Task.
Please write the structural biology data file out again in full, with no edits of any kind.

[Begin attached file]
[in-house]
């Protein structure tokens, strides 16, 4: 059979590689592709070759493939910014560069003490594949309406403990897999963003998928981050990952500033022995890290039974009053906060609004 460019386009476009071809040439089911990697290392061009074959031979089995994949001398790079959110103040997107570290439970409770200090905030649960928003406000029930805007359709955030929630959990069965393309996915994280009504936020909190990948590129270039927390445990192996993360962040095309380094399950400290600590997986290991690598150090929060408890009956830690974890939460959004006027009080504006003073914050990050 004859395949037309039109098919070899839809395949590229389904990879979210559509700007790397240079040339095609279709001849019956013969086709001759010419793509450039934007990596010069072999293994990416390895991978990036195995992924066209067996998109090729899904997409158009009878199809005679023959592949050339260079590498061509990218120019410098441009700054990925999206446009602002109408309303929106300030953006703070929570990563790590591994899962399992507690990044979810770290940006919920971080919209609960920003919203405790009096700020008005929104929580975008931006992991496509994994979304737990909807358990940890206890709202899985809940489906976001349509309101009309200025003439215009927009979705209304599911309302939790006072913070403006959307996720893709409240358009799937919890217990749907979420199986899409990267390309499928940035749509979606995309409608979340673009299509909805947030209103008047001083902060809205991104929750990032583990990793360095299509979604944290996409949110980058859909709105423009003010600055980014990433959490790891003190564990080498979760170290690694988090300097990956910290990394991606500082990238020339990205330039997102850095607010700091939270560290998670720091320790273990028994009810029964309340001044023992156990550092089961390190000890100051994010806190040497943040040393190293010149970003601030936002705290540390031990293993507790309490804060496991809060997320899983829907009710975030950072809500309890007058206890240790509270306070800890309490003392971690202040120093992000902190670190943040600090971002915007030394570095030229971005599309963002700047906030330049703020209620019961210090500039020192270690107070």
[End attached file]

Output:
[in-house]
């Protein structure tokens, strides 16, 4: 059979590689592709070759493939910014560069003490594949309406403990897999963003998928981050990952500033022995890290039974009053906060609004 460019386009476009071809040439089911990697290392061009074959031979089995994949001398790079959110103040997107570290439970409770200090905030649960928003406000029930805007359709955030929630959990069965393309996915994280009504936020909190990948590129270039927390445990192996993360962040095309380094399950400290600590997986290991690598150090929060408890009956830690974890939460959004006027009080504006003073914050990050 004859395949037309039109098919070899839809395949590229389904990879979210559509700007790397240079040339095609279709001849019956013969086709001759010419793509450039934007990596010069072999293994990416390895991978990036195995992924066209067996998109090729899904997409158009009878199809005679023959592949050339260079590498061509990218120019410098441009700054990925999206446009602002109408309303929106300030953006703070929570990563790590591994899962399992507690990044979810770290940006919920971080919209609960920003919203405790009096700020008005929104929580975008931006992991496509994994979304737990909807358990940890206890709202899985809940489906976001349509309101009309200025003439215009927009979705209304599911309302939790006072913070403006959307996720893709409240358009799937919890217990749907979420199986899409990267390309499928940035749509979606995309409608979340673009299509909805947030209103008047001083902060809205991104929750990032583990990793360095299509979604944290996409949110980058859909709105423009003010600055980014990433959490790891003190564990080498979760170290690694988090300097990956910290990394991606500082990238020339990205330039997102850095607010700091939270560290998670720091320790273990028994009810029964309340001044023992156990550092089961390190000890100051994010806190040497943040040393190293010149970003601030936002705290540390031990293993507790309490804060496991809060997320899983829907009710975030950072809500309890007058206890240790509270306070800890309490003392971690202040120093992000902190670190943040600090971002915007030394570095030229971005599309963002700047906030330049703020209620019961210090500039020192270690107070």